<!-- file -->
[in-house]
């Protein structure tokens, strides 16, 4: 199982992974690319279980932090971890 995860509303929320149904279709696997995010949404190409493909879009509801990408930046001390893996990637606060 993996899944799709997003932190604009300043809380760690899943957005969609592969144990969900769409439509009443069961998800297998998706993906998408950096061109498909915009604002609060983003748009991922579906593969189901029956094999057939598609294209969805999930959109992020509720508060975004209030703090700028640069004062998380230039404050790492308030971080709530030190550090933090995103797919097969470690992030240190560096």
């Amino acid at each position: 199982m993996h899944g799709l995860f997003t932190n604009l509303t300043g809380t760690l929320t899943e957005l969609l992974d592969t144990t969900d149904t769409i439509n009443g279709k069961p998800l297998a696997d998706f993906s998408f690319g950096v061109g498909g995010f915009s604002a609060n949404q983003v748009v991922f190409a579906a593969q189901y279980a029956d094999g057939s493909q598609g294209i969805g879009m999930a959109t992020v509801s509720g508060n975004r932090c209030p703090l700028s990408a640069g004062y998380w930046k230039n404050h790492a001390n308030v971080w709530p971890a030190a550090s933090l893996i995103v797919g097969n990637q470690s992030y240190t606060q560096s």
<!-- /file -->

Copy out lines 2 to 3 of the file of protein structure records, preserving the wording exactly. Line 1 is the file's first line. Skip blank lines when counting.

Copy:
């Protein structure tokens, strides 16, 4: 199982992974690319279980932090971890 995860509303929320149904279709696997995010949404190409493909879009509801990408930046001390893996990637606060 993996899944799709997003932190604009300043809380760690899943957005969609592969144990969900769409439509009443069961998800297998998706993906998408950096061109498909915009604002609060983003748009991922579906593969189901029956094999057939598609294209969805999930959109992020509720508060975004209030703090700028640069004062998380230039404050790492308030971080709530030190550090933090995103797919097969470690992030240190560096």
């Amino acid at each position: 199982m993996h899944g799709l995860f997003t932190n604009l509303t300043g809380t760690l929320t899943e957005l969609l992974d592969t144990t969900d149904t769409i439509n009443g279709k069961p998800l297998a696997d998706f993906s998408f690319g950096v061109g498909g995010f915009s604002a609060n949404q983003v748009v991922f190409a579906a593969q189901y279980a029956d094999g057939s493909q598609g294209i969805g879009m999930a959109t992020v509801s509720g508060n975004r932090c209030p703090l700028s990408a640069g004062y998380w930046k230039n404050h790492a001390n308030v971080w709530p971890a030190a550090s933090l893996i995103v797919g097969n990637q470690s992030y240190t606060q560096s």